It is as inevitable that this new telling of The Stand will be compared to the current epidemic as it will be to the original novel. Though filming ended just shy of the COVID shutdowns, some moments feel pulled straight from the post-COVID year. On the other hand, there are moments that feel pre-pandemic. One can’t help but wonder what would have changed if this adaptation had been shot post-pandemic. It is possible that more accuracy would have made the whole thing too much to bear.
The Stand has always been a story about the fight between good and evil. However, the opening chords to this story feel more real than ever before. For many people, this version may be difficult to watch. The overflowing hospitals, the abandoned inmates in prison, and the almost universal denial by everyone walking around without a mask on feels far too familiar. It is almost a relief to see Randall Flagg after Captain Trips is in full swing, because in this world, there is sense to what happens after most of the world dies.
It’s like being the last people to leave a party.Rita Blakemoor
The timeline of the superflu infection moves faster than we have seen in the real world, especially with a virus as lethal as Captain Trips. In a year where we have learned more about infection rates and protective measures, the spread of Captain Trips seems impossibly fast. Then again, the real world isn’t sporting Randall Flagg to goose it along.
New Faces, Same Story
Based on the novel by Stephen King, The Stand is the story of the battle of good versus evil in the aftermath of a deadly pandemic. With 99% of the world population dead within a month of the first case of a superflu virus, survivors begin to dream of a path forward. Some dream of Mother Abagail Freemantle (Whoopi Goldberg) in Hemingford Home. Some dream of the Dark Man, Randall Flagg (Alexander Skarsgård). Many dream of both. Each survivor must decide where their path lies and with it, their fate.
This latest adaptation by Josh Boone and Benjamin Cavell for CBS All Access is far slicker than the 1994 version. In both looks and acting. While the 1994 version had a lot of hits and misses in the cast, this adaptation makes wiser choices. As one of King’s most popular works, the draw for many actors is obvious. The casting of even bit parts includes some well-known faces (and voices).
Across the board the casting for the lead roles was done well by and large. Owen Teague plays Harold Lauder with just the right balance of menace and ineptitude. Odessa Young deftly plays Frannie Goldsmith’s mix of revulsion and pity toward Harold. While Greg Kinnear plays himself as Glen Bateman, it works well because Bateman really is kind of a Kinnear. Jovan Adepo takes the little time he is given to show his character’s internal struggle, and he manages to make us believe Larry Underwood is a changed man. Add to this James Marsden as a charming Stu Redman, and you have a solid core group to build the story around.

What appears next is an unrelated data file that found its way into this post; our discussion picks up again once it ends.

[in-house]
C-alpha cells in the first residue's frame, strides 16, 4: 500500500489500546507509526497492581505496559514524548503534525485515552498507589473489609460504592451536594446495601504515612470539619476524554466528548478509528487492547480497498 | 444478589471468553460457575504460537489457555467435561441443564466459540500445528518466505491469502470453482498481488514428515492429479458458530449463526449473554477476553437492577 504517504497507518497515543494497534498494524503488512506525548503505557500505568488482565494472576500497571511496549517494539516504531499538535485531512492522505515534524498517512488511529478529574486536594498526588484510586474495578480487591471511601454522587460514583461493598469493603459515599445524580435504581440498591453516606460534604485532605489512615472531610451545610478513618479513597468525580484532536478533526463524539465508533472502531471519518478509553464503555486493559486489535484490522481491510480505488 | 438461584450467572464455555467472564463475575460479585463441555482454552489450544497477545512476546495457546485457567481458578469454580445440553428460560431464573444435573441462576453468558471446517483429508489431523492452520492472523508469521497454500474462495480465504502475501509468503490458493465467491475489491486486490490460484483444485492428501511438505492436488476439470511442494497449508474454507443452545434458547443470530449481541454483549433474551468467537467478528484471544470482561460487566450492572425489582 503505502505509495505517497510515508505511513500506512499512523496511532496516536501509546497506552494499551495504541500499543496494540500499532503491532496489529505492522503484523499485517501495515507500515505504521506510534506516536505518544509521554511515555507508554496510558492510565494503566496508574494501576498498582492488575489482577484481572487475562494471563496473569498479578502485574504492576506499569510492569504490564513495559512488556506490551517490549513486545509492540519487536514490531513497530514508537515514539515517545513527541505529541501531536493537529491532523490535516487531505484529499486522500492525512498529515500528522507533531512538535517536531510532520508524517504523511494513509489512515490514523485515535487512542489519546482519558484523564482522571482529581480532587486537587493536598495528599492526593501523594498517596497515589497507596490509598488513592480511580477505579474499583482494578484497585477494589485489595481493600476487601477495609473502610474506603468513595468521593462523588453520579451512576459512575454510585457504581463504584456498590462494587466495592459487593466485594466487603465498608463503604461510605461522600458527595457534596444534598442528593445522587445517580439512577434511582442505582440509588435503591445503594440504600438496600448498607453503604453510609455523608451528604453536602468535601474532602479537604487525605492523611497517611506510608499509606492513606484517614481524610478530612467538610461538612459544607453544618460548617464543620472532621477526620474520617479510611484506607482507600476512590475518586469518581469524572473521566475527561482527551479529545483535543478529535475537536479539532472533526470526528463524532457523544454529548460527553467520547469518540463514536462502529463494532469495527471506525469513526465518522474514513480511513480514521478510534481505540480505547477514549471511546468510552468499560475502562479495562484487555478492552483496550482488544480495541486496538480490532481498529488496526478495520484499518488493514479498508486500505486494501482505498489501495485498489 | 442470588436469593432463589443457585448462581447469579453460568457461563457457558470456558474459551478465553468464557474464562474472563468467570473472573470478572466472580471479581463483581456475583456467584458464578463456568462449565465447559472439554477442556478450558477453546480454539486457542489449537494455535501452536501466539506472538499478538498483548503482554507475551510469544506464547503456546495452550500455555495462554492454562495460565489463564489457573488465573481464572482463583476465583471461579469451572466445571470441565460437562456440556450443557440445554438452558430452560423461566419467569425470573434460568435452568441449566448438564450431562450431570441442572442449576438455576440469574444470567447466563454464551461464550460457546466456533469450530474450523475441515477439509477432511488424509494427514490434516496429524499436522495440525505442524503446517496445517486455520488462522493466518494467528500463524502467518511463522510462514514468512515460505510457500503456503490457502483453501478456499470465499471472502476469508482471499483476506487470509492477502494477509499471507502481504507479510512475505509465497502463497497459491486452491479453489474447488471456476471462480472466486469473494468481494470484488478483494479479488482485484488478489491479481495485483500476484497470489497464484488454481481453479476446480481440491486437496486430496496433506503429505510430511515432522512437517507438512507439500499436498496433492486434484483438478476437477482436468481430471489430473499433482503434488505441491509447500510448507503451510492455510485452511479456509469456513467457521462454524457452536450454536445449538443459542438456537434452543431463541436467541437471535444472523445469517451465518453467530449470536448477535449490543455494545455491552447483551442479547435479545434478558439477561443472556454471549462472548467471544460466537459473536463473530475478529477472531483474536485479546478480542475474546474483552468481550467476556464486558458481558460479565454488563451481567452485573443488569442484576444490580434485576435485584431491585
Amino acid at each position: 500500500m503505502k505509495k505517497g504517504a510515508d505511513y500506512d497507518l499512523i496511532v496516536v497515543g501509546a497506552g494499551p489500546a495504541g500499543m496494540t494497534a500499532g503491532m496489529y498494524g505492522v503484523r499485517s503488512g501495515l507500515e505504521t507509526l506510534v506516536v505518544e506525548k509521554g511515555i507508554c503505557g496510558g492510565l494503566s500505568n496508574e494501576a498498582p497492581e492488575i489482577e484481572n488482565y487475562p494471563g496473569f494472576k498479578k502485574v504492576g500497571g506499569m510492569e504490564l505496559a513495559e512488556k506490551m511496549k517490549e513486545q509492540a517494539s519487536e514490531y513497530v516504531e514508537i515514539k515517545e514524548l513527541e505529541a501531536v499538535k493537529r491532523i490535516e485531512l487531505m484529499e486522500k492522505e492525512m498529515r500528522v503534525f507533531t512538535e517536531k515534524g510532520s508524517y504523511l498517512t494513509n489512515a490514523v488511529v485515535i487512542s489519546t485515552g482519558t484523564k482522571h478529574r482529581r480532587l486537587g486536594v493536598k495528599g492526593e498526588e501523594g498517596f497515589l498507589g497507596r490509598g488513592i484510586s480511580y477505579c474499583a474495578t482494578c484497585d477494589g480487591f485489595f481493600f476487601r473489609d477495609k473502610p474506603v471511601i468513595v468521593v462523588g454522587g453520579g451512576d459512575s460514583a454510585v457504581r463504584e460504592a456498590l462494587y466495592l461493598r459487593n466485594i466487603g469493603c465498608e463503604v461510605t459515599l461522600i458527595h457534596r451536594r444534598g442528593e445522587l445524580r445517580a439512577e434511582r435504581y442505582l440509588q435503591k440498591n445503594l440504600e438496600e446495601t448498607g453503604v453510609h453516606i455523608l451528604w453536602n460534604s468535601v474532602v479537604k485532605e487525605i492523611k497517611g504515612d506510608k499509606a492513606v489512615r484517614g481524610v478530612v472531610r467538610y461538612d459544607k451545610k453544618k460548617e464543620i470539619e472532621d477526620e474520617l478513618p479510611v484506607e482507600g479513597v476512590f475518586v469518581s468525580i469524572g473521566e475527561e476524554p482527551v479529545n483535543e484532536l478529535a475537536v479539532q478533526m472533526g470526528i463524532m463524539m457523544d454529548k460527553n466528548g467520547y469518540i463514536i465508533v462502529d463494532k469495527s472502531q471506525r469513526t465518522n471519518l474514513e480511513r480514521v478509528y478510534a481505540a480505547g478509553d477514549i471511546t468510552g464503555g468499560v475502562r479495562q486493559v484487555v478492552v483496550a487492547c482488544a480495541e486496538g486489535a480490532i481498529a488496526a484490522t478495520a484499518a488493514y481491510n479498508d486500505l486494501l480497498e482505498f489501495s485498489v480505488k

This adaptation was wise to pick actors that could convey the wide band of emotions needed to move the story along without spending a lot of time with the journey of the characters. Which brings me to the format.
What’s New With The Stand (2020)?
This latest adaptation bounces around in time. We see flashes back and forth in the timelines of several key characters. It is not confusing, but it tips the hand on the stories a little bit. Harold’s journey to pick a side is a much shorter trip than we have previously experienced. We know the why and we know what he chooses pretty quickly, but the journey to make that choice is gone. The journeys are a sacrifice of the decision to bounce back and forth in time, but ultimately it does work. The show moves quickly. The key moments the show focuses on get to the heart of the characters, while still allowing us to see some inner struggle and turmoil.
This does not always work though. While most characters still work without us watching them struggle to choose a path, that is not true for Nadine Cross (played by Amber Heard). Nadine was one of the most tragic figures of the book because we felt her struggle to be a better person. In the interest of moving the story along, we no longer see that. While time hopping makes for a more compelling show, it does a disservice to a character like Nadine. That does not mean that this adaptation is unfaithful to the book.
For years the chief complaint of King adaptations has been that it is difficult to be both faithful and good. This adaptation stays very close to the novel and it still works. The drama of the current state of the world surely makes the viewing experience more intense and upsetting, but the story was never a light one to begin with. This version strikes a good balance between a sanitized network experience and a hardcore, gory pay cable treatment. I may not find Alexander’s Skarsgård’s Randall Flagg all that terrifying, but he definitely has the cult leader side of the character down pat. I can believe people would be foolish enough to believe in a man with that smile. But it would also be foolish to pass up this latest adaptation of a well loved story.
Baby can you dig your man? Let us know if you dig it. And let us know what you think about the premiere this Thursday on CBS All Access. Episodes available to stream weekly.